With many businesses having considered reducing the size of their workforce, it seemed one of the most talked about topics was unfair dismissal claims. Businesses were keen to ensure that in response to the downturn in revenue their corresponding economic situation was justification alone for any dismissal being fair.
For what percentage of businesses did the Covid-19 lockdown present the ‘perfect opportunity’ to terminate the employment contracts of staff who presented as ‘difficult to manage’, ‘vocal in exercising their workplace rights’ or had requested maternity leave for the near future?
Although Mrs On Ni Liu received her termination letter on 30 November 2019, well before businesses were considering JobKeeper entitlements, this matter reveals the due diligence that management must undertake to ensure the decision has been made solely for non prescribed reasons.
However, the evidence presented must be considered by the Commission to be reliable. If the Commission finds contradictory evidence which renders the decision maker's assertions unreliable, then the decision maker could be found to be not capable of discharging the burden imposed on the employer to not act in an adverse manner.
Given the Commission iis not required to determine whether some proscribed reason had subconsciously influenced the decision maker, the need to be able to present reliable evidence is paramount.
Meticulous documentation should be kept by the decision maker who should always be consulting with one or more Senior Executives in relation to any matters which could lead to a termination of employment.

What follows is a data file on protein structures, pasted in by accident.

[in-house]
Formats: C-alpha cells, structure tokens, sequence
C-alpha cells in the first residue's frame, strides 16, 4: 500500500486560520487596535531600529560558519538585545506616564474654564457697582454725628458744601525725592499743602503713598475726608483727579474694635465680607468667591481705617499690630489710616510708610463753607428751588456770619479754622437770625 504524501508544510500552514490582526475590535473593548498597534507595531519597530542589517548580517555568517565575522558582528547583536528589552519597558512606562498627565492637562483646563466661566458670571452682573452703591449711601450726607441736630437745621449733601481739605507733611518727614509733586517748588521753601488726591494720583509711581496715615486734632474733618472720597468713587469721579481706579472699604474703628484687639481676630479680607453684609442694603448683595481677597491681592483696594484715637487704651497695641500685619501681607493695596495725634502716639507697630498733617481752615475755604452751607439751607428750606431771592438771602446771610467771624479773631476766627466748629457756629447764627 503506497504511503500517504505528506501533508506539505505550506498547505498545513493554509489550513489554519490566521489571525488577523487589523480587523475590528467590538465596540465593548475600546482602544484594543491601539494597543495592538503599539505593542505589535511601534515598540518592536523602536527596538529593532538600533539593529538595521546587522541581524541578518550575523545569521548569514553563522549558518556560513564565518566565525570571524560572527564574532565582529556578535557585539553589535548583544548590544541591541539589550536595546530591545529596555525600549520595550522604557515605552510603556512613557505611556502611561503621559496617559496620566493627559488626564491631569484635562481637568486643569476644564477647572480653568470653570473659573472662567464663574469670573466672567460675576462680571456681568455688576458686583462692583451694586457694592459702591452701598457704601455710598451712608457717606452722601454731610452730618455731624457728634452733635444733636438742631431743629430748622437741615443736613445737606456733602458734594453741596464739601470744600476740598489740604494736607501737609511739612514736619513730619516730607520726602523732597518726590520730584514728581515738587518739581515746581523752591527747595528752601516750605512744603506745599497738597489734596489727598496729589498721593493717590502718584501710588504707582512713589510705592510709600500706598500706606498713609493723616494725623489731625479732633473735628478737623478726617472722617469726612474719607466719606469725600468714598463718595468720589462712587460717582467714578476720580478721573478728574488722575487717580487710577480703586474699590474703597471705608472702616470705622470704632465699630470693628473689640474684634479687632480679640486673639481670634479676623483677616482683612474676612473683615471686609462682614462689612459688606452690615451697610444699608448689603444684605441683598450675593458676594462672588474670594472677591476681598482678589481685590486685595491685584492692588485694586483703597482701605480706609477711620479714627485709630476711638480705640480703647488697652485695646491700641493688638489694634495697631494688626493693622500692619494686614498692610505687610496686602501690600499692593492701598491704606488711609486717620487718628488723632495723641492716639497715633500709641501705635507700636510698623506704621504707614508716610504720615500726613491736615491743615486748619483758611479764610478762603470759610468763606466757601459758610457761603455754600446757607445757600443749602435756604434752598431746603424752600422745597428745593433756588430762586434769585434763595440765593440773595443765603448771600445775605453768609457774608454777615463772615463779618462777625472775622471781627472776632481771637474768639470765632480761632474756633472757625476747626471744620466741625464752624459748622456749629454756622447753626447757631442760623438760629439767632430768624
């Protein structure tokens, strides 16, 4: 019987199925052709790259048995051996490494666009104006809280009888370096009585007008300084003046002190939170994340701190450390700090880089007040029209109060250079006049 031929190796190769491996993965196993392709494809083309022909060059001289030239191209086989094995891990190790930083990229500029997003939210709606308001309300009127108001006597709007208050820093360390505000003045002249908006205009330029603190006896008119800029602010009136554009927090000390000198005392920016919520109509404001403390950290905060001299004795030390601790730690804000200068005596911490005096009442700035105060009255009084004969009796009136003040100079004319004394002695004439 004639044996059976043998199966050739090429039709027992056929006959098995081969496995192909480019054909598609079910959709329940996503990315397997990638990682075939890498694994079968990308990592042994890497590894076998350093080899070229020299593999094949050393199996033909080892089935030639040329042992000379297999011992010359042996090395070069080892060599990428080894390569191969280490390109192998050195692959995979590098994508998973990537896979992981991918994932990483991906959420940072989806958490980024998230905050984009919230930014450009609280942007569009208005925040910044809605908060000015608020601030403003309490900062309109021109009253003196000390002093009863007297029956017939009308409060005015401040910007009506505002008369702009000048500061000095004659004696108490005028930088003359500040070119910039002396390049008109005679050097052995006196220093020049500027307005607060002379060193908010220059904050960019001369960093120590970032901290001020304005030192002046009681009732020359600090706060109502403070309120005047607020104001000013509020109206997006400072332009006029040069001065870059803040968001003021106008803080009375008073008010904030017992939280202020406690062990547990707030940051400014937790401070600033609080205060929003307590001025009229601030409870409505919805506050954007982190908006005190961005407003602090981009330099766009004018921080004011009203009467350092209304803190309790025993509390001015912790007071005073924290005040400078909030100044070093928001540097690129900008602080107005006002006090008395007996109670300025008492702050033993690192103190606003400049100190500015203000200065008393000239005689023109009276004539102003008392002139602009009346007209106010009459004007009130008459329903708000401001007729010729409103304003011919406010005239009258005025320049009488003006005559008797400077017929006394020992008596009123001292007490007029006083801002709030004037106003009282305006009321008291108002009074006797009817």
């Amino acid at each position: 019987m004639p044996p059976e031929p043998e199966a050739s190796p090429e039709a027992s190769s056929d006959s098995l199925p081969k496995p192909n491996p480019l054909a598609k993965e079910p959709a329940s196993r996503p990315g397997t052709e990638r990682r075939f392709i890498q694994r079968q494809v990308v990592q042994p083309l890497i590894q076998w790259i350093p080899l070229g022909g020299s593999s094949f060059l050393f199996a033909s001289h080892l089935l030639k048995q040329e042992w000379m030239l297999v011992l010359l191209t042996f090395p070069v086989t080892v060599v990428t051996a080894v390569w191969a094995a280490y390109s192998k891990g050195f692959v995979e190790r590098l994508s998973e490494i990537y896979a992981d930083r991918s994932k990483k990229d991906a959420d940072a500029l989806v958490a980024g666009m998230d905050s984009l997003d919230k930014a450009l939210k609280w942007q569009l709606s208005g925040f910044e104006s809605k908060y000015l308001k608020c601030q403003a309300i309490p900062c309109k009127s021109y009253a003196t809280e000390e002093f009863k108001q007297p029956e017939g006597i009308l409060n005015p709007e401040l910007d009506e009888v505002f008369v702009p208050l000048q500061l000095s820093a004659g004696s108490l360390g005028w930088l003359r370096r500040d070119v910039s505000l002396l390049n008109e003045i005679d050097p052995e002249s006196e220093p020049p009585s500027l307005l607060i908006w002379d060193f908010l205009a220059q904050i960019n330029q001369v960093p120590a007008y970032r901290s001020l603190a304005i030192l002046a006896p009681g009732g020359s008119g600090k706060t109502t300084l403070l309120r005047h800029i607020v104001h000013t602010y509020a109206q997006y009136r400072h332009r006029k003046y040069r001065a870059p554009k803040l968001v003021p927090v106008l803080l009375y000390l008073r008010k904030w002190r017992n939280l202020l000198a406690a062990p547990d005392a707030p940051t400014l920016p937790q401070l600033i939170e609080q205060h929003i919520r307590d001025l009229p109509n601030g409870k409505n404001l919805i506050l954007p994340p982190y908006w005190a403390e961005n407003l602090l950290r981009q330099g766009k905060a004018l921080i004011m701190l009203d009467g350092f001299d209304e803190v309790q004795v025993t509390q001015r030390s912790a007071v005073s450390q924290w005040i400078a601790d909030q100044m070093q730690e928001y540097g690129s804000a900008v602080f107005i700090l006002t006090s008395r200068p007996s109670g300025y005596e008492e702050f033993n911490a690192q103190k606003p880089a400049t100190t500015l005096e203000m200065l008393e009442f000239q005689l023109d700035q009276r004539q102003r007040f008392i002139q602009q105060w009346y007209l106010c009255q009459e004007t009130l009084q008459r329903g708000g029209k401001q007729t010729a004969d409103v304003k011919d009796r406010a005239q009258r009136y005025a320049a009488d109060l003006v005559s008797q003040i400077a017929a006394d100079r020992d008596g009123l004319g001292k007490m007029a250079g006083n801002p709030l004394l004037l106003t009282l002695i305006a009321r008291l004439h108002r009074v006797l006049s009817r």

In the matter of Mrs On Ni Liu v Compuworld Pty Ltd  FWC 2569 Deputy President Asbury stated, ‘On balance, the Respondent has not discharged the onus of establishing that the reasons for termination of the Applicant’s full time employment did not include reasons which contravene the provisions in Part 3 – 1 of the Act.’ In this matter, the Deputy President found the Respondent had taken adverse action against the Applicant on the grounds of her exercising a workplace right, her pregnancy and her disability.
While Deputy President Asbury found ‘the economic situation of the Respondent was also a reason for the termination of the Applicant’s full-time employment’ he also concluded ‘the prohibited reasons were substantial or operative factors influencing the adverse action’.
The Applicant was awarded approximately $52,000 in compensation.
Small businesses, although offered some relief from the stringency of the Fair Work Act in relation to fair dismissal (with the Small Business Fair Dismissal Code), have not been afforded this ‘level of leniency’ in applying the Adverse Action provisions of the Fair Work Act.
All businesses must ensure the authority to discuss changes to employment (including termination) must rest with Senior Executive members who fully understand (or seek advice to support their understanding of) the relevant sections of the Fair Work Act.